• 5. International Journal of Management Research and Development (IJMRD) ISSN 2248-938X (Print), ISSN 2248-9398 (Online) Volume 4, Number 1, January-March (2014) 72 The terms “factors”, “dimensions”, “critical dimensions” and “constructs” have been used synonymously in this paper. As per the advice of Tata et al., (1999) to use pre-tested constructs that will ensure validity and reliability, this study selected 19 factors as well as the items which were conceptualized by Viswanadhan (2006) in the PROM model for assessing the performance of self-financing engineering colleges. As per the PROM model, the factor number 14 is Programme Outcome. Student Performance (SP) in university examinations, competitive examinations, and company placement interviews alone is declared as the Programme Outcome. Experts have suggested many more things as Educational Outcomes. For example, Dr. Radhakrishnan Commission (1947) and Education Commission (1966) [5] have classified the goals of higher education in India into two categories viz ‘Academic Excellence’ and ‘Social Responsibility’. Hence, with respect to engineering education, the ‘Academic Excellence’ can be named more specifically as ‘Engineering Competence’. In addition to the two goals of ‘Engineering Competence’ and ‘Social Responsibility’, a programme should fulfil the expectations of both the internal and the external customers. This goal, in the context of an education programme, can be named as ‘Stakeholder Satisfaction’. Importance of this goal (Stakeholder satisfaction) is emphasized in the criteria of the well-established quality framework, European Foundation for Quality Management (EFQM), in terms of the two quality characteristics ‘Customer Satisfaction’ and ‘People Satisfaction’ (Figure 1). When we apply EFQM model to an engineering programme, the goals of the programme are related to the ‘results’ and the factors (NBA criteria for accreditation) are related to the ‘enablers’ of the EFQM. Totally, three types of Educational Outcomes have been considered in our study. They are: Stakeholder Satisfaction (factor no. 14), Social Responsibility (factor no. 15), and Programme Performance (factor no. 16). The total number of factors considered finally in our study is 21. Leadership 10 % Policy and strategy 8 % People management 9 % Resources 9 % Processes 14 % People satisfaction 9 % Impact on society 6 % Business results 15 % Customer satisfaction 20 % ENABLERSRESULTS Figure 1: European Foundation for Quality Management Excellence Model It is assumed that these 21 factors (dimensions) are sufficient to assess the performance of self-financing engineering colleges. A sum of 51 variables extracted from the literature is considered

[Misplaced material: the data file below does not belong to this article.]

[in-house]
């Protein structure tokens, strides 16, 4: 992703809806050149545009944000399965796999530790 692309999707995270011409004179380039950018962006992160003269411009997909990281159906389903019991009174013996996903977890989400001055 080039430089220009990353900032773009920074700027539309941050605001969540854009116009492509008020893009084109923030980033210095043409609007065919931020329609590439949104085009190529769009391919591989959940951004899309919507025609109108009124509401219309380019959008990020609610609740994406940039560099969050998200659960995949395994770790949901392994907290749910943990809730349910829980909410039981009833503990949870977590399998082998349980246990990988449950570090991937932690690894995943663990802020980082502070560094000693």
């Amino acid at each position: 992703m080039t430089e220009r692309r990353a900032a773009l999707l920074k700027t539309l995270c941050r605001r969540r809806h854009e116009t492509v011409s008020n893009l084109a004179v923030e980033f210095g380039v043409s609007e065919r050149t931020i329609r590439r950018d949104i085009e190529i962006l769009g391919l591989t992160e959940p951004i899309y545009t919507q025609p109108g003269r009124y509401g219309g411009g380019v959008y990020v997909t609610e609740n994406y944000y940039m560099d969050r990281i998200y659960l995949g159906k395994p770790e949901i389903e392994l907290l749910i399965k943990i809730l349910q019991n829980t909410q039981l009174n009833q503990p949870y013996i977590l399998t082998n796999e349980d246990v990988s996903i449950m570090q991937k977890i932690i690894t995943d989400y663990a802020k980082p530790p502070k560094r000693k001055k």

• 6. International Journal of Management Research and Development (IJMRD) ISSN 2248-938X (Print), ISSN 2248-9398 (Online) Volume 4, Number 1, January-March (2014) 73 under these 21 factors. Details regarding the 21 dimensions and the variables falling under each dimension are furnished in the table 1. Table 1: Details of 21 dimensions and the corresponding variables Dimension Number Code Name of the Dimension Items considered under the dimension 1 IEF Instruction, Evaluation and Feedback Student performance evaluation, Feedback about processes, Course objectives, Curriculum 2 AC Academic Calendar Academic calendar provision, Planning (curricular, co-curricular and extracurricular) activities 3 SYP Supplementary Processes Support for co-curricular and extracurricular activities 4 II Institute Initiatives Initiatives for industrial visits, summer projects 5 IYI Industry Initiatives Including industry in decision making process 6 R&D R&D Activities Motivation for research, Developing creativity and innovation 7 FR Financial Resources Sufficiency of Budgets, Level of utilization of funds 8 SPR Supplementary Physical Resources Additional resources on campus-physical amenities, facilities 9 MPR Main Physical Resources Basic infrastructure, Laboratory equipment 10 FA Faculty Adequacy Availability of training programs, -Student – faculty ratio, Availability of experienced faculty, Guidance 11 SSA Supporting Staff Adequacy Quantity and quality of supporting staff 12 SI Student Intake Merit of the students, Selection of the course 13 LF Learning Facilities Facilities in the library, Teaching aids, Academic ambience 14 SS Stakeholder Satisfaction Recognition and rewards on the job, Sense of achievement, Evaluation processes awareness, Sensible policies and procedures 15 SR Social Responsibility Accountability for fees, Promotion of ethics and moral values 16 PP Programme Performance Achieving vision and mission, Commitment to continuous improvement, Campus recruitments, Performance in competitive exams, Academic results 17 PM Participatory Management Feedback from stakeholders, Solving academic issues 18 LE Leadership Efficiency Infusing values in stakeholders, Communicating expectations, Boosting employee morale 19 CAG Commitment to achieve goals Ensuring people’s participation, Instilling passion to learn, Mechanism to check satisfaction 20 PLM Planning and Monitoring Monitoring performance and providing help, Gathering expectations about students, Synthesizing diverse interests of stakeholders 21 PAD Performance Appraisal & Development Appraising and appreciating performance, Training to overcome inefficiencies